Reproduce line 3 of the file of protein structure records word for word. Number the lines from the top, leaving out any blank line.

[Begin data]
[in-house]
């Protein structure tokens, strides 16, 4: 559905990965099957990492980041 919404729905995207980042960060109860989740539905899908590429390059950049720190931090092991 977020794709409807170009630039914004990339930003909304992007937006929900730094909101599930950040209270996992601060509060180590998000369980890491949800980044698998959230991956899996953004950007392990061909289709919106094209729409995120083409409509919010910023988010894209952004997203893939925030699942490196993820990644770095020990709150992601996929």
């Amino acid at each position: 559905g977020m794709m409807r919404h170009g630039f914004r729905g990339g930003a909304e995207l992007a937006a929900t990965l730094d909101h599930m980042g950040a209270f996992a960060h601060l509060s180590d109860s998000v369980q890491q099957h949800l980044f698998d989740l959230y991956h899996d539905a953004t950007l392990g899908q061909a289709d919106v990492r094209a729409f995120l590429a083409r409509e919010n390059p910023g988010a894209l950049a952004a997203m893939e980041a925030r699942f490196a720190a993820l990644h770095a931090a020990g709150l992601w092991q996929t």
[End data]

């Amino acid at each position: 559905g977020m794709m409807r919404h170009g630039f914004r729905g990339g930003a909304e995207l992007a937006a929900t990965l730094d909101h599930m980042g950040a209270f996992a960060h601060l509060s180590d109860s998000v369980q890491q099957h949800l980044f698998d989740l959230y991956h899996d539905a953004t950007l392990g899908q061909a289709d919106v990492r094209a729409f995120l590429a083409r409509e919010n390059p910023g988010a894209l950049a952004a997203m893939e980041a925030r699942f490196a720190a993820l990644h770095a931090a020990g709150l992601w092991q996929t």